Back home with her parents, unable to go to class, Novak recalled that her "eyesight was getting wonky, with really, really weird double vision." Alarmed, her mother made an appointment with an ophthalmologist, hoping he might have an explanation that didn't involve migraines.

After dilating Novak's eyes, the eye specialist immediately spotted something alarming: Her optic nerves were dangerously swollen. "This is not a migraine," he told Novak. "You have increased intracranial pressure."

The unrelenting headache as well as the numbness, tingling and vomiting were caused by a rise in pressure in the brain. The condition, which can result from a head injury or meningitis, is considered a medical emergency; increased pressure caused by a buildup of fluid can permanently damage the central nervous system by restricting blood flow to vessels that supply the brain. In Novak's case, the double vision was caused by pressure on her cranial nerve.

The ophthalmologist's first thought, given Novak's age and history, was pseudotumor cerebri, a rare condition sometimes called a false brain tumor, that affects women between ages 20 and 45. Valerie's illness had nearly all the hallmarks but lacked one critical variable: She was not overweight or obese, as are most of those with the condition.

The ophthalmologist immediately sent Novak to Greenbelt neurologist Roger Whicker. She immediately began taking a drug to reduce the pressure and underwent another MRI and other testing, which revealed the actual cause of the illness and changed the diagnosis to sagittal sinus thrombosis, or SST, caused by a blood clot in her brain.

The probable cause, doctors concluded after performing tests that ruled out a clotting disorder, was the birth control pills she had been taking for more than four years. Luckily, Whicker said, her brain tissue appeared undamaged, which means she did not have a stroke.

SST often starts with a headache, according to a November 2008 article in eMedicine, an online medical textbook.

Some patients suffer seizures, while others can lapse into a coma if the condition is not treated. Double vision, deafness and facial weakness may also occur. Causes include infection or trauma; pregnancy and birth control pills can increase the risk.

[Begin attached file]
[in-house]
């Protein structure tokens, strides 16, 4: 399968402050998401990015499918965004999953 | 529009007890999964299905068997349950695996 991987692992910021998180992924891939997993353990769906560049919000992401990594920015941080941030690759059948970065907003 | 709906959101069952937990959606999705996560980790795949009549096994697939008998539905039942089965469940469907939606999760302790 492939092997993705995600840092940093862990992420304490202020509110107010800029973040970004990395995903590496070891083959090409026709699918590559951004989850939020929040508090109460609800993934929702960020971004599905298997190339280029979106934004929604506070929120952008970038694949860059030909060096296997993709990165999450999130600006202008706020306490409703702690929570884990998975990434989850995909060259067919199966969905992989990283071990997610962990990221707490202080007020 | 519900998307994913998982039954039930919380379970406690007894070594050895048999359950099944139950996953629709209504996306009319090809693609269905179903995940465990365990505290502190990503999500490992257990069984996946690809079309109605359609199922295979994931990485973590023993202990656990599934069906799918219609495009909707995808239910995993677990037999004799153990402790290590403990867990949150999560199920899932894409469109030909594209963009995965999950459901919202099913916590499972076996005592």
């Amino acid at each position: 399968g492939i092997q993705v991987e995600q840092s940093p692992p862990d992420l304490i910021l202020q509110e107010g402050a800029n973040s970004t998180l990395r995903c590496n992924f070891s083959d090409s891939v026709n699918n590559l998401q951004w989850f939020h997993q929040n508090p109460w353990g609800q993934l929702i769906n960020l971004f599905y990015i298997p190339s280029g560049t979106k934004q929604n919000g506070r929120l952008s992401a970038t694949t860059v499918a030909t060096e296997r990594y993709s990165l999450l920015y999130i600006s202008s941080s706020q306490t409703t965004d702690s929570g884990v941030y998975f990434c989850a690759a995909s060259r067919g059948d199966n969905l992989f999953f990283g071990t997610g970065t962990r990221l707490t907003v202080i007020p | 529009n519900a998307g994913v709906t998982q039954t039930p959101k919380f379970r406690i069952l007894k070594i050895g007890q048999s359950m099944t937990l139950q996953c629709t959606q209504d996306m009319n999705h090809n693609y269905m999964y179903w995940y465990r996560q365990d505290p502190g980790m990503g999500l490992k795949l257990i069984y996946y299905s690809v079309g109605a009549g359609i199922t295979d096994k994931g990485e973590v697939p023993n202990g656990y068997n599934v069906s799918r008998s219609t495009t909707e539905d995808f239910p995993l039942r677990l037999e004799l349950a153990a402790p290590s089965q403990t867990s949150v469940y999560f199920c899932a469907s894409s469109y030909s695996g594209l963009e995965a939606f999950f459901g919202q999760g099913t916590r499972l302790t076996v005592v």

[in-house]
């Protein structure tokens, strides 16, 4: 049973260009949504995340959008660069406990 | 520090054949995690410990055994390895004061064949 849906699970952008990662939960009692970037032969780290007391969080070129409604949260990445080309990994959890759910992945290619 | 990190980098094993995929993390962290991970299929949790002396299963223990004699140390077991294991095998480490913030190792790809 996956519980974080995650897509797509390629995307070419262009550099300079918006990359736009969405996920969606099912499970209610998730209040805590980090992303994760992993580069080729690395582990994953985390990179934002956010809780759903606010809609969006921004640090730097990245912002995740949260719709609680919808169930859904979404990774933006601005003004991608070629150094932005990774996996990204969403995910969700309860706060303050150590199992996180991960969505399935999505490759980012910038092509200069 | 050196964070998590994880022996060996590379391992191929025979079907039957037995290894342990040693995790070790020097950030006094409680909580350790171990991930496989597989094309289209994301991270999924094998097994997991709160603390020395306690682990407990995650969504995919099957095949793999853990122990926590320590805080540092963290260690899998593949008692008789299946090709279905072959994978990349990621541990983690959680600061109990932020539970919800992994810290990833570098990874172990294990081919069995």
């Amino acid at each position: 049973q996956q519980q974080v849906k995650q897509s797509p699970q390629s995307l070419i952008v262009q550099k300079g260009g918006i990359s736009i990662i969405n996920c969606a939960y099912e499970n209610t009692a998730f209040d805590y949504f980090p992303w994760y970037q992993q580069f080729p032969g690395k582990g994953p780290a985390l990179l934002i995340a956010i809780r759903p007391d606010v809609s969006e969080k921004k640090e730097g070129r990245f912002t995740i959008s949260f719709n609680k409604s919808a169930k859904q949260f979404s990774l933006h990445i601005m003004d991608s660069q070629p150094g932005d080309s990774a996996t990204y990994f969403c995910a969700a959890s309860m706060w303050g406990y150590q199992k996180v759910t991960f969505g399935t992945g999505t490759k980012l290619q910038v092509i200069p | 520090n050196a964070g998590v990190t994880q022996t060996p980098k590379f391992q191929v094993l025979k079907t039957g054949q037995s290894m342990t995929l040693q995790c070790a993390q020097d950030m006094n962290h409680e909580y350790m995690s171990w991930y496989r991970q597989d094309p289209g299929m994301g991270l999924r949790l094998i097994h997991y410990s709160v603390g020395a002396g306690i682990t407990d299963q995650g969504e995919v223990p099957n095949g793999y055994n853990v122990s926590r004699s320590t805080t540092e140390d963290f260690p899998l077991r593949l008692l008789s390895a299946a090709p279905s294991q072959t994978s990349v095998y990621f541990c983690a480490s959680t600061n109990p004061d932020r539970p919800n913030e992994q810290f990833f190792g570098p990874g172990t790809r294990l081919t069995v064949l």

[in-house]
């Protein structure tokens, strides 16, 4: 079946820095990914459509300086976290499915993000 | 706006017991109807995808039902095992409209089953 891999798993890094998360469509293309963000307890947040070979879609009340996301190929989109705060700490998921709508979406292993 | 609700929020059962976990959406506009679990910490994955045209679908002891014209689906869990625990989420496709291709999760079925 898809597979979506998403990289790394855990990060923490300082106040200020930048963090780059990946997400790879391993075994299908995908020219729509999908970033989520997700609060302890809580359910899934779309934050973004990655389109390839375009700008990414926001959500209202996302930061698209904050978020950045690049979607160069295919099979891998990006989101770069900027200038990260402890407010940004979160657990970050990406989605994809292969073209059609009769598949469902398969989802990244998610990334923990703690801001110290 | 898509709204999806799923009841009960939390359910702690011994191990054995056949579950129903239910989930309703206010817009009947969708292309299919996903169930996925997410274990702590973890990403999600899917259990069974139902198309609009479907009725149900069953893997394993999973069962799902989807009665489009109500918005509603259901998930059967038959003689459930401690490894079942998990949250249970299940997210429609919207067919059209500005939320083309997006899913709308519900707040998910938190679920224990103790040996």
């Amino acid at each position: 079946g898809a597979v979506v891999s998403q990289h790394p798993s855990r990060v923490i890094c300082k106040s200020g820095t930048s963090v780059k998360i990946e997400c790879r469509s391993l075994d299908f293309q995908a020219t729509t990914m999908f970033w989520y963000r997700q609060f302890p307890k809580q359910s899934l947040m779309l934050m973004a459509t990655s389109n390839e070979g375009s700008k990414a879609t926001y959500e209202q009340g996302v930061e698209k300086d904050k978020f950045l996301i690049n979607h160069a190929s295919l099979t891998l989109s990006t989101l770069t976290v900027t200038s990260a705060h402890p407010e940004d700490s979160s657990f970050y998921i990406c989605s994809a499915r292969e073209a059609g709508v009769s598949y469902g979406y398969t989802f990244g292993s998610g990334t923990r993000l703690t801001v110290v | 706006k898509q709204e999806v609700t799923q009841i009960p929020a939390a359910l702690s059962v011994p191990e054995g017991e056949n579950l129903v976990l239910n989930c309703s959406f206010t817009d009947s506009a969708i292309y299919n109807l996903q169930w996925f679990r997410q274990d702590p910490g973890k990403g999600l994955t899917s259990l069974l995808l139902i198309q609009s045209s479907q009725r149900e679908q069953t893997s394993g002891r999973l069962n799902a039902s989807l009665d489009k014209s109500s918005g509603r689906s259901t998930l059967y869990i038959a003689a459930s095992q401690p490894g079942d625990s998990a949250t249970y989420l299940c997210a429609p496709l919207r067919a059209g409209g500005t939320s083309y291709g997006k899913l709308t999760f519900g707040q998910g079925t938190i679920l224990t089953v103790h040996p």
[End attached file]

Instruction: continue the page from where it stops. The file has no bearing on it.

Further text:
A 1970 report in the Journal of Neurosurgery describes the case of a 27-year-old woman who developed SST after six months on birth control pills. She required treatment for multiple blood clots and seizures as well as surgery to relieve the pressure on her brain. Neurosurgeons reported that her only risk factor appeared to be oral contraceptives.

Whicker said that Novak's is the third case of SST he has seen in his career; the other two patients, he said, had not taken birth control pills. The neurologist said he can't explain why an MRI taken days earlier failed to reveal the potentially lethal clot. "It can be overlooked," he said.

Novak spent nine days in the hospital, where she was given blood thinners to break up the clot. Her double vision receded quickly, while the headaches diminished in severity and became less frequent.

Forced to withdraw for the semester, she spent the fall living with her parents and making regular visits to the neurologist. A few weeks ago she moved back into the dorm at Georgetown and is scheduled to graduate in May.

"I'm feeing pretty good," she said last week, although she still sometimes gets headaches and will remain on a blood thinner for a few more months. Whicker has told her she can never again take birth control pills.

Kathy Novak says she is unsure why so many doctors concluded Valerie's problem was migraines. She is philosophical about the missed opportunities: the spinal tap that would have revealed her daughter's elevated intracranial pressure and the widespread failure to consider the possible role of birth control pills, which doctors were told she was taking.

"I'm just thankful she's okay, with no deficits," she said of her daughter. "I think it could have been a lot worse."